Conserving America? Essays on Present Discontents

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Conserving America? Essays on Present Discontents. Patrick J. Deneen. South Bend, IN: St. Augustine’s Press, 2016.

 

The current political polarization in the country today can be characterized as the Political Left calling for cultural liberation in the form of identity and sexual politics and the Political Right demanding the economic liberation of the free market. Whereas the Left believes that government, whether national or transnational, can provide hope and change, the Right appeals to principles of limited government, traditional family values, and the marketplace to make America great again. But in Patrick J. Deneen’s book – Conserving America? – this political struggle is a “false choice [that] is embedded deep within American philosophic principles” (3).

The real debate that Americans should be having is not between the Left and the Right but between liberalism and some other philosophy that Americans could adopt. For Deneen, both the Left and the Right are guilty of a depersonalized and abstract liberalism that allows them to advocate statism and individualism respectively. Both the state and the market require individuals to be denuded of their particular families, friendships, and communities so they can be governed more effectively and efficiently. Our political debate is about means instead of ends: which one of these entities – the state or the market – should govern but with no explanation for what purpose. Deneen wants us to return to the question of ends, even if this means a fundamental questioning of liberalism and the American Founding itself.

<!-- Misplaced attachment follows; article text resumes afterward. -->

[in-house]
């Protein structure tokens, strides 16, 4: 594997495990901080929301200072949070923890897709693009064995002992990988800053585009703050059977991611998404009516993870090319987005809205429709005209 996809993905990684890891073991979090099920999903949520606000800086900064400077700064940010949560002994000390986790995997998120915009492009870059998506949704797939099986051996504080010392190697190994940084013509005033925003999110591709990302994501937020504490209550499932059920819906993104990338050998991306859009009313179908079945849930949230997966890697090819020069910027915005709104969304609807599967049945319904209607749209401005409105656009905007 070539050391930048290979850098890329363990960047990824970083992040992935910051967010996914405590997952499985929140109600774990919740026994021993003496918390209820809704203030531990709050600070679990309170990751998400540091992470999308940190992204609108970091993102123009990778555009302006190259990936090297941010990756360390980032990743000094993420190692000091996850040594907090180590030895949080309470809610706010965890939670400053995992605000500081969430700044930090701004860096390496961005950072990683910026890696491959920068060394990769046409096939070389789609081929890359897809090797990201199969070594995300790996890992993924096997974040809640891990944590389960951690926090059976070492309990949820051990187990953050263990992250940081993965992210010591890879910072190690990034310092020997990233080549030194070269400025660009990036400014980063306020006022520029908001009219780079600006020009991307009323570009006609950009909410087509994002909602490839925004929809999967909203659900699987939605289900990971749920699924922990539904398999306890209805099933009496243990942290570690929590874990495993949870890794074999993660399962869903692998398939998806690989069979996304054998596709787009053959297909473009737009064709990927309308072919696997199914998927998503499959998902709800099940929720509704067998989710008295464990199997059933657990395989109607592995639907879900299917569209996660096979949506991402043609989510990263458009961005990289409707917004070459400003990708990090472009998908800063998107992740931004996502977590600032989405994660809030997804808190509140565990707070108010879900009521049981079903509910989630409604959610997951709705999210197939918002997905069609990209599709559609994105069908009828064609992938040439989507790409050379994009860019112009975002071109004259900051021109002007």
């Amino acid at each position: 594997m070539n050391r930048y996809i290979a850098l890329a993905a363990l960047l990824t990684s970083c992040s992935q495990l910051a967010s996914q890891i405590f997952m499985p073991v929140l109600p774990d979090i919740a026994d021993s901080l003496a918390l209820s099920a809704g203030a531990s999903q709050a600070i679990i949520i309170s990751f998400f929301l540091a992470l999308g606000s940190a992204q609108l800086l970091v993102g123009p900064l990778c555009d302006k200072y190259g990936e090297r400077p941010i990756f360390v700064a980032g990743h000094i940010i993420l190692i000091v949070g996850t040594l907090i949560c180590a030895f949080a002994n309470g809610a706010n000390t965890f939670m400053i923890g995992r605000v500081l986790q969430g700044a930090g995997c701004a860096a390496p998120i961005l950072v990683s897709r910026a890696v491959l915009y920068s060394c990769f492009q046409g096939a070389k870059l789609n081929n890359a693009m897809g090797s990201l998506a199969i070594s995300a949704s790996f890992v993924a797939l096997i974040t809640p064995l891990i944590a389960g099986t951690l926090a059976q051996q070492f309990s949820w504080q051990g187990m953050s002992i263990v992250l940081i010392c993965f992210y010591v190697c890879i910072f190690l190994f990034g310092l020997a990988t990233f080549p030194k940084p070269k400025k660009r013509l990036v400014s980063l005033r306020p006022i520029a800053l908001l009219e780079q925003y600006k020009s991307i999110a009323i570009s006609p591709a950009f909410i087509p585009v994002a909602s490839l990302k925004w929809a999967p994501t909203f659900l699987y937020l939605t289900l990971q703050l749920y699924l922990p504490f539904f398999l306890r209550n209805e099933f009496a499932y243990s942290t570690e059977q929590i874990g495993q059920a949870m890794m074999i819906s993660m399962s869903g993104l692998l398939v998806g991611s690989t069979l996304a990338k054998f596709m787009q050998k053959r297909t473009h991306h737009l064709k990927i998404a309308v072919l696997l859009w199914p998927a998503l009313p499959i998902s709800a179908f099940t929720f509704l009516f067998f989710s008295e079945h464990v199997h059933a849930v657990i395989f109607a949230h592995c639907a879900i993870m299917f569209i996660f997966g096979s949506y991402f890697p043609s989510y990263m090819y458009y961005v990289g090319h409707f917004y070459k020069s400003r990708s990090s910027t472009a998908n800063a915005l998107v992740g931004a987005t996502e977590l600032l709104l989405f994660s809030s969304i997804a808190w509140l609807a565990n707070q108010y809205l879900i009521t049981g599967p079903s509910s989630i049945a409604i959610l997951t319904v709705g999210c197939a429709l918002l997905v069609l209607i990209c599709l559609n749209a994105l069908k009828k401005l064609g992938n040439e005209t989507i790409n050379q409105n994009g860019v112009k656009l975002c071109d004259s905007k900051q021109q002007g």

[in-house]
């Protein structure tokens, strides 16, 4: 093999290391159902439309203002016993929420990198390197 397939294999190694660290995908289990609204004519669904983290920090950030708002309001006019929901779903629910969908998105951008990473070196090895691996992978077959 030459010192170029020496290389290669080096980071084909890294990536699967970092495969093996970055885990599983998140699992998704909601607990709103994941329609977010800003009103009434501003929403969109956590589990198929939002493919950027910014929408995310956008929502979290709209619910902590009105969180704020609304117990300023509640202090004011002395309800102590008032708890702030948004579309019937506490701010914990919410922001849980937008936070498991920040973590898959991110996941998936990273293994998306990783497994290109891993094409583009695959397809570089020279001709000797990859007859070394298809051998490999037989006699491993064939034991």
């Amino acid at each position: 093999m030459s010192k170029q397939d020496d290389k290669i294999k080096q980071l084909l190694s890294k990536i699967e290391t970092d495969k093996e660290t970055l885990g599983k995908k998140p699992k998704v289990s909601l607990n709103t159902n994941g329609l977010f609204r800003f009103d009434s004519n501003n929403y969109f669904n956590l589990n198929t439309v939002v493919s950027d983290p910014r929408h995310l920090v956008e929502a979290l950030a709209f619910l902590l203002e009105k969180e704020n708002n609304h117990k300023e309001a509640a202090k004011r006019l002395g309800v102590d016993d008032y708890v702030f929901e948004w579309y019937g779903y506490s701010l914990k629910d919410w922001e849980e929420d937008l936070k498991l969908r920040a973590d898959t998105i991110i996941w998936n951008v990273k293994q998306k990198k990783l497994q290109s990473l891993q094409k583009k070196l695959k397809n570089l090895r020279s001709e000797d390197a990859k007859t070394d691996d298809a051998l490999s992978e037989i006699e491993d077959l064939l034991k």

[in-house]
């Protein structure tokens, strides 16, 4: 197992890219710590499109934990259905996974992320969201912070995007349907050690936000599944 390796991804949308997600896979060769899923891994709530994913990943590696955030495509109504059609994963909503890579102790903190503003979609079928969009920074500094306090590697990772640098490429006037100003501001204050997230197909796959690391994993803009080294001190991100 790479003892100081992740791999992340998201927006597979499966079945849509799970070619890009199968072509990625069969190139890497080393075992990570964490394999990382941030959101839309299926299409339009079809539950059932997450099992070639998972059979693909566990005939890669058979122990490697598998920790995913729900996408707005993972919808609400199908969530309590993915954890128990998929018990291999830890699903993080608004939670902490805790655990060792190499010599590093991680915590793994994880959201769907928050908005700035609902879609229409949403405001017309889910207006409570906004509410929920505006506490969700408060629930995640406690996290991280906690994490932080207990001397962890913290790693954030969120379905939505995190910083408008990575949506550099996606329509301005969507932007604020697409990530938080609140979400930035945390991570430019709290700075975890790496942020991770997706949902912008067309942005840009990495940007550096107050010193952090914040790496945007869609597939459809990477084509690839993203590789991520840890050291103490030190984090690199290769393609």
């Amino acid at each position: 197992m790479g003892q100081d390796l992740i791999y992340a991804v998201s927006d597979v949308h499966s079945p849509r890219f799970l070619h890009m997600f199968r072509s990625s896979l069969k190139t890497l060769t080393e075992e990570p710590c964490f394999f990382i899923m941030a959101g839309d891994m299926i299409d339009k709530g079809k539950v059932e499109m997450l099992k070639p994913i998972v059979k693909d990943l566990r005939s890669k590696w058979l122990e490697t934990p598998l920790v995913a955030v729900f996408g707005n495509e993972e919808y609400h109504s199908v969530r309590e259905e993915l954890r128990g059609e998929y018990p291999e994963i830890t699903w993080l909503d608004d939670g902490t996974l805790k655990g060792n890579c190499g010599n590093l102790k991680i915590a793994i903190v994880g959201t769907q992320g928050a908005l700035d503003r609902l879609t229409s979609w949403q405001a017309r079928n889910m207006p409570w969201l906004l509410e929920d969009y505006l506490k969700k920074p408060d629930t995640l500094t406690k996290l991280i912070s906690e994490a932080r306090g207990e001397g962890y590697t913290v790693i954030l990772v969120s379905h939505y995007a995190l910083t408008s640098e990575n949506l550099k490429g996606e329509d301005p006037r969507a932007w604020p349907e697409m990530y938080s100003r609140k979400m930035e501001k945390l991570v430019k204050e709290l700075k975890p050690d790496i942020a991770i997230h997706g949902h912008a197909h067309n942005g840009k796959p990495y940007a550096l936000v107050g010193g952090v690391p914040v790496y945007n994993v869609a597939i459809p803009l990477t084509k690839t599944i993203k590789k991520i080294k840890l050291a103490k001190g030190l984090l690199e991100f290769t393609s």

Deneen turns to Tocqueville to see how we can revive a culture “of sustainable practices and defensible ways of life born of shared experience, memory, and trust” (11). But this revival requires reinvention and new beginnings that depart from the philosophical principles of the American Founding. In a series of essays that he had delivered to the public, Deneen searches for practices and values in American life that can re-found the nation on principles different from liberalism. The hope is that he will find something worth conserving in American life, principles that ordinary citizens practice but fail to articulate and consequently are ignored or neglected by scholars.

The first four chapters of Conserving America illuminates some of these principles that may be an alternative to liberalism. In “Patriotic Vision: At Home in a World Made Strange,” Deneen shows that the original purpose of political theory is not to be skeptical of patriotism but rather to treasure the community’s traditions. The theorist ventures outside one’s polis to learn how other communities organize their lives as part of one’s patriotic duty: the theorist is to learn what could be glean from these other communities for the theorist’s own polis because he or she wants to renew citizens’ love for their own city. The political theorist therefore is the most thoughtful and most patriotic of all the citizens in his or her community.